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No matter what your religious persuasions are, it’s hard to name a book that has had more influence than the Bible. Literature, wars, customs and geography have all been inspired by its content, and there’s good reason for scholars of just about every liberal arts topic to have a copy on their bookshelves.
But what most people don’t see when they look at the Bible is an opportunity for high tech entrepreneurship. Nelson Saba, the CEO of Immersion Digital, is an exception. In 2002, he led the development of a digital interactive Bible that was purchased by about 600,000 people. In 2008, the company raised $7 million in angel funding to launch a new version, which aims to not only supplement — but replace — the paper version of the Bible.
Saba recently spoke with Mashable about creating a platform that not only enhances an ancient text, but also has the potential to revolutionize educational texts across every topic.
Immersion Digital was not the first company to create a Bible software, but most Bible software that came before it targeted scholars rather than families. The first product, Illumina, was designed for families to use as a Bible. And Glo, the version the company released in 2009, is even more so.
“We started to realize that there were now several generations that were digital, and now it’s not just a matter of creating a powerful way of communicating the Bible,” Saba says. “We thought it was necessary to have something that could be literally a digital alternative to the paper. Something that you, as someone who belongs to that digital generation, would favor over paper.”
The current version has a beautiful zoomable user interface that allows users to “dive into the content,” and it’s easy to browse the Bible from a variety of angles. You could, for instance, search for everything about marriage. You just as easily search for everything that happened in Jerusalem or everything that happened in a specific time period. Every topic also has interactive components like an atlas, videos, time lines and photos.
In 2010, Glo won the Superbowl trophy of Bible publishing: The Evangelical Christian Publishers Association‘s Bible of the Year award. It was the first digital product to win.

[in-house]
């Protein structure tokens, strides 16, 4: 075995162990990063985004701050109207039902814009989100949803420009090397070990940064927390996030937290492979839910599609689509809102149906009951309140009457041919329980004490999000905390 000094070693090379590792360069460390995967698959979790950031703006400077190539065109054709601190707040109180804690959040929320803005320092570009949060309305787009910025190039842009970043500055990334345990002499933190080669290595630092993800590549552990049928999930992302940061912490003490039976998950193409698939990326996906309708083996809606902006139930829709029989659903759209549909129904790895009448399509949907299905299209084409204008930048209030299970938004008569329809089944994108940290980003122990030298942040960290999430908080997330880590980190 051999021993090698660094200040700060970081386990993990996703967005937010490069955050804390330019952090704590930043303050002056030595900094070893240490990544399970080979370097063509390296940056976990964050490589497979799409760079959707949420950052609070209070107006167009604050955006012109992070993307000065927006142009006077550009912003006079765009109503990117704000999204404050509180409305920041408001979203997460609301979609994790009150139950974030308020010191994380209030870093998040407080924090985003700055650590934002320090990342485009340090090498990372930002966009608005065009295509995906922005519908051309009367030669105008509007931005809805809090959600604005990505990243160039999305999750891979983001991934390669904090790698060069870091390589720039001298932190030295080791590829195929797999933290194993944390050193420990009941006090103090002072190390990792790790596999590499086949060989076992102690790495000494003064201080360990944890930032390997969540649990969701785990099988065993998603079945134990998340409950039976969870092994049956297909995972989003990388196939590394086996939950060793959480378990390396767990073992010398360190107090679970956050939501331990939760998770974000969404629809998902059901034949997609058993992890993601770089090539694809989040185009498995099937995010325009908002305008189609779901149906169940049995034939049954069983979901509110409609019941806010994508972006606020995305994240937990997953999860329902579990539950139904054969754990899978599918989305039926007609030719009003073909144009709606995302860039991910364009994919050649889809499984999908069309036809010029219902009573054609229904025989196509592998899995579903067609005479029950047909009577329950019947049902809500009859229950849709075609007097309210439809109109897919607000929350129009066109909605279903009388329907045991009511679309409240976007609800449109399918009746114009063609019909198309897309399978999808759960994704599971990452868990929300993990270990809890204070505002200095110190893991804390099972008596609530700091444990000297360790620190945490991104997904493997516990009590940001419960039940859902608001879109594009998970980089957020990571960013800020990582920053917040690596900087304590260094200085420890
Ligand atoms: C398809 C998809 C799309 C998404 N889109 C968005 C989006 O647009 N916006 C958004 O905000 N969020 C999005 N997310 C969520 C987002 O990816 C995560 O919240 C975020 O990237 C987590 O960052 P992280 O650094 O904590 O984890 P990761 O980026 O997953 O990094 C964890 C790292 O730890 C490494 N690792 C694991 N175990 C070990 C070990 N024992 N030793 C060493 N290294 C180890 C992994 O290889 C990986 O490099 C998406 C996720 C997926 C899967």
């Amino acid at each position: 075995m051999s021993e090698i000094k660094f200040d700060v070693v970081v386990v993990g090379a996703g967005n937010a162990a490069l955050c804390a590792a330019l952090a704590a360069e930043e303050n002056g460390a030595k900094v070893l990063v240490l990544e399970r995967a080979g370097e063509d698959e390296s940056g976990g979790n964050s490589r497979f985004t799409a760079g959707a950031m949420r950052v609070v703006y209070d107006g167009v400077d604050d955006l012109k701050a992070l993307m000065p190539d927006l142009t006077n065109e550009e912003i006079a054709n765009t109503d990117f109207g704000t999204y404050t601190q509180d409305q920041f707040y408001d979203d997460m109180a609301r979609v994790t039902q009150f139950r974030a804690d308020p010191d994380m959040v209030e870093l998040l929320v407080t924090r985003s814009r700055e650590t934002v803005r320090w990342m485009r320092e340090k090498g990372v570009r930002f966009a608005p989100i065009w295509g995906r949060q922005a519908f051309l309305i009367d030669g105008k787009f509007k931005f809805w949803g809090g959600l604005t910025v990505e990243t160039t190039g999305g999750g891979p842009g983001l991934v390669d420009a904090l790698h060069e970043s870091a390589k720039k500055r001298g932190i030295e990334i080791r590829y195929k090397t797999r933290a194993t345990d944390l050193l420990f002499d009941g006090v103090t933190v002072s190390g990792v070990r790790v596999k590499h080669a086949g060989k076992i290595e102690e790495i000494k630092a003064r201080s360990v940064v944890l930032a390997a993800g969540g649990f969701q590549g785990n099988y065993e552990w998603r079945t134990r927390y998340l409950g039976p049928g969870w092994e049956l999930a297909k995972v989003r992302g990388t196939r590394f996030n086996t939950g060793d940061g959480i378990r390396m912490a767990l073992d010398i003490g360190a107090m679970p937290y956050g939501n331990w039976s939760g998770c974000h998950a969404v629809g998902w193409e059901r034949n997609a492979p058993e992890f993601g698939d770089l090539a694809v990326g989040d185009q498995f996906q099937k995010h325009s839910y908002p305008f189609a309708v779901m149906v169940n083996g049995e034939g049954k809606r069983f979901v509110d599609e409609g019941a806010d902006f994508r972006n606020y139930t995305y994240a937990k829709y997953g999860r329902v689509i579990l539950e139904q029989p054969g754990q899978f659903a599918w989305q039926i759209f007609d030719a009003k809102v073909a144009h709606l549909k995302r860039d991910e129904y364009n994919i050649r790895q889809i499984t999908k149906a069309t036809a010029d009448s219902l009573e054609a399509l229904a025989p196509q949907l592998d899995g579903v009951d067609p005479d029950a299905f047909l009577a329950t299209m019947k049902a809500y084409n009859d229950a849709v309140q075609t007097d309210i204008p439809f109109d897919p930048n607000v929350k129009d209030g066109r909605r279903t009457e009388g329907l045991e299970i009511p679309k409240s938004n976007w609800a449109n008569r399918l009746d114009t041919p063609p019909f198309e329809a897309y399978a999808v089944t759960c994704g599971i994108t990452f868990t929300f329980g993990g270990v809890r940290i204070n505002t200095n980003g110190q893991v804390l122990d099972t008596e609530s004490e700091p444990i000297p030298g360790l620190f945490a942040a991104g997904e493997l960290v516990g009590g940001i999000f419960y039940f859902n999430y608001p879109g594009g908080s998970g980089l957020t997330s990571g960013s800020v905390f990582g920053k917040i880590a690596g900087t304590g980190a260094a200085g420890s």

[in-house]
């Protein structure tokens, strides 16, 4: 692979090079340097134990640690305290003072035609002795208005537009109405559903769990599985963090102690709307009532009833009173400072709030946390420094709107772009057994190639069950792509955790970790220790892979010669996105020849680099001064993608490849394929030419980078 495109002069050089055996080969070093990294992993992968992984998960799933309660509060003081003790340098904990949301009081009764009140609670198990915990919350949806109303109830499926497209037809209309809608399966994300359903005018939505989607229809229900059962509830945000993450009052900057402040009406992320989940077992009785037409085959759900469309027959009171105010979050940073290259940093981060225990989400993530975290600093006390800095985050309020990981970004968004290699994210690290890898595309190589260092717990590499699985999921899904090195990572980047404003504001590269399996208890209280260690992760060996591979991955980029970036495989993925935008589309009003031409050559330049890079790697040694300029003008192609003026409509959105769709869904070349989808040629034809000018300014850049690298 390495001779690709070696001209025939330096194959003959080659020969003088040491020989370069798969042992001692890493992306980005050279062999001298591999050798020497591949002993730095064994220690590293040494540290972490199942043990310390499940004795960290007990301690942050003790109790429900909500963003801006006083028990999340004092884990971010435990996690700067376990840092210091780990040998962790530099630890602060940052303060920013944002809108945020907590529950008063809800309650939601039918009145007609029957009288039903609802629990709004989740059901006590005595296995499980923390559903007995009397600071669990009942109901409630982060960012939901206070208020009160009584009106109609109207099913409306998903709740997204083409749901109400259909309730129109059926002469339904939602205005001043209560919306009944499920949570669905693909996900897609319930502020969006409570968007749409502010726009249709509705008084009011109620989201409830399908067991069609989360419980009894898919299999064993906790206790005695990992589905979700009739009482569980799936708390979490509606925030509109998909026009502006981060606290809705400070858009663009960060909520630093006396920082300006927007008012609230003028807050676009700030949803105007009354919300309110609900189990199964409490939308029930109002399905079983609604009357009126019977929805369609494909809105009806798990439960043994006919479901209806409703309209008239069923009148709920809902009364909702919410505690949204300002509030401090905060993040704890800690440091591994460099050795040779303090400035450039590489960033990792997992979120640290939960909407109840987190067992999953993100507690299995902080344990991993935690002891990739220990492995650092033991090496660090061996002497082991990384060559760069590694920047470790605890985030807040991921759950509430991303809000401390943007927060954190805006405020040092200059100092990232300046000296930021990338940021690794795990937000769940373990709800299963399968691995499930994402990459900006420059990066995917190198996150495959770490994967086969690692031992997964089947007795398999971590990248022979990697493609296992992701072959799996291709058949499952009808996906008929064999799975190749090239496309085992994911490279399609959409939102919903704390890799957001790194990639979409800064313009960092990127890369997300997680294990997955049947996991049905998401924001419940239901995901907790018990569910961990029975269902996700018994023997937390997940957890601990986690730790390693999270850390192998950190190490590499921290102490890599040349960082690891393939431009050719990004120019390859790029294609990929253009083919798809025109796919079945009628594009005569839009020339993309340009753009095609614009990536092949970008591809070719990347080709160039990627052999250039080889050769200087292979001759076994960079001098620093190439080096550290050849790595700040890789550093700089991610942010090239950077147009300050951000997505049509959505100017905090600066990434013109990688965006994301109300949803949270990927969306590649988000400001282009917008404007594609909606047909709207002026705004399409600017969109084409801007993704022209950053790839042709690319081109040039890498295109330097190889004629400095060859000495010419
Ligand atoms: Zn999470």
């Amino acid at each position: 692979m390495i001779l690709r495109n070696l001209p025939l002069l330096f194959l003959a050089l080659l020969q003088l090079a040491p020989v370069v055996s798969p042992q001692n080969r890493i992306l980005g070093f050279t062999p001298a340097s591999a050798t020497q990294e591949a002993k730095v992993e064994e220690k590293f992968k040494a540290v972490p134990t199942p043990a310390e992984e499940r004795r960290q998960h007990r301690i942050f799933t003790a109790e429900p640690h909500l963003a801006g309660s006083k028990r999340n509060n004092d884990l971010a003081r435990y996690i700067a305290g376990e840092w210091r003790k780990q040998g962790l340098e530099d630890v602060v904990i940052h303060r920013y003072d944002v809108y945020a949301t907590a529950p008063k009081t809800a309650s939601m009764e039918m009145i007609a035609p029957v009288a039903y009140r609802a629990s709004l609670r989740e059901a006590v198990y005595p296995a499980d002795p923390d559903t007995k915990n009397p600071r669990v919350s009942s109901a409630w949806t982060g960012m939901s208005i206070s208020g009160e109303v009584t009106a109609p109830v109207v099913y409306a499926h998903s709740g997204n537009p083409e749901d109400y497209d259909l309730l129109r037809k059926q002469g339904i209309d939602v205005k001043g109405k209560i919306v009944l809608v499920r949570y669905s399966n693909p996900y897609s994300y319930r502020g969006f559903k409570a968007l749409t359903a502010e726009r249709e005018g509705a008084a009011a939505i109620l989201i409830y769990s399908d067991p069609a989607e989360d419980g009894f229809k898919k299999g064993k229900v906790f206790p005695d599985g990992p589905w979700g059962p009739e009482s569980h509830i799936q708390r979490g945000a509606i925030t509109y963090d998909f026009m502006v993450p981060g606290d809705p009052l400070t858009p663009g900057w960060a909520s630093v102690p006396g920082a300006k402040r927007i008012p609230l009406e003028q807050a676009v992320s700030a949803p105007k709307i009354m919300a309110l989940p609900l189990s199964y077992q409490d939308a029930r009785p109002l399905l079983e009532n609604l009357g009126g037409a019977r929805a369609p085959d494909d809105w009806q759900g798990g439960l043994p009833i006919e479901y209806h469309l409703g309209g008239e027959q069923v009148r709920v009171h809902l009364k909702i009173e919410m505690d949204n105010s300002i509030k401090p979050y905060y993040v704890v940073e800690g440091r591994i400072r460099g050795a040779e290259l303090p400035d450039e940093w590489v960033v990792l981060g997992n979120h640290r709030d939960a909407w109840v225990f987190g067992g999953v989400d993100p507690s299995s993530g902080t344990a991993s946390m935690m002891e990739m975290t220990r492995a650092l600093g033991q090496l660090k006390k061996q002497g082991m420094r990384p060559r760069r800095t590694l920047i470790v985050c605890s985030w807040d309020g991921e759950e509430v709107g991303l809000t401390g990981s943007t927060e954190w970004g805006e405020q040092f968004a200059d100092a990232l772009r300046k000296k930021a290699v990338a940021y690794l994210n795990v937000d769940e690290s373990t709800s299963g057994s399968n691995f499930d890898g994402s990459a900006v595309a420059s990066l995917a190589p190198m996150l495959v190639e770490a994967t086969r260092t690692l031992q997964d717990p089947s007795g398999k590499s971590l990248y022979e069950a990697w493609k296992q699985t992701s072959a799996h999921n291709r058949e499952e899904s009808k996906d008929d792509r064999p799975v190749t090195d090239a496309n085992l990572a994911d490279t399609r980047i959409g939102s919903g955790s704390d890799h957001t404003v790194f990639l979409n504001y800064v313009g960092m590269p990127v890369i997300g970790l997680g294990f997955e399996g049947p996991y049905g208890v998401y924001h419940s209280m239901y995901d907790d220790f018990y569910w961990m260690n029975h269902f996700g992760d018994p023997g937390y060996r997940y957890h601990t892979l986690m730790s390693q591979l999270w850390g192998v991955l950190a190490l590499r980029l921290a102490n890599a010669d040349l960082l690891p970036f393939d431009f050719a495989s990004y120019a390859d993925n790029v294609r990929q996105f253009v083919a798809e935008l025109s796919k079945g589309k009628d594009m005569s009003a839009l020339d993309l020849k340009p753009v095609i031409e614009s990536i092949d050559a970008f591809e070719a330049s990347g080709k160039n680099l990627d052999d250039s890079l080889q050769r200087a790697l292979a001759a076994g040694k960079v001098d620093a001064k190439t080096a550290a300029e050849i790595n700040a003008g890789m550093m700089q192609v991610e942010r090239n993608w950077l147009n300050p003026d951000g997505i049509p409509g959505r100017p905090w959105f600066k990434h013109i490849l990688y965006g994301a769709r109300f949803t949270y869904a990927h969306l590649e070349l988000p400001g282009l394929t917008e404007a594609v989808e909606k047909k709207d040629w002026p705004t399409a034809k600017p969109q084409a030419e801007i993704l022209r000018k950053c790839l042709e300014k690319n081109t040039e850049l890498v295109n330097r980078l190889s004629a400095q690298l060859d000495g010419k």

“It was kind of a validation for us, that digital is not seen anymore as a software,” Saba says. “Digital is really seen as a media that can be used to deliver books, in this case the Bible…we don’t even use the word software that much, because… we really don’t want to be perceived as anything other than a Bible in a digital form.”
Much of Glo’s strategy for becoming more of a book replacement rather than a desktop program relies on breaking out of the browser.
“This new product was released for both desktops and laptops at first, which we knew was not our target, but that’s what we had so we launched with what we had aiming at where we are getting at…which is really the mobile platforms,” Saba says.
Microsoft highlighted Glo’s app for a Windows 7 tablet at CES, and the freemium model app will be released along with a similar iPad app later this month.
What Immersion Digital has created in Glo is not only a Bible, but a platform that highlights the potential of digital books to be more than electronic copies of their paper counterparts. The ability to have context and visualization of concepts at your fingertips is something that nearly any textbook could benefit from.
“This product is an educational product focused on teaching people about the Bible, that’s what our vocation is as a product,” Saba says. “The combination of the experience and exploration that you can have with interactive media, with the text itself, it lends it naturally to this very engaging and active learning experience — you are navigating, you’re leading it, and as you do so you’re learning.”
Immersion Digital’s plan is to apply the platform to other topics. It is planning a prototype for subjects like history or geography that it will market to publishers of textbooks.
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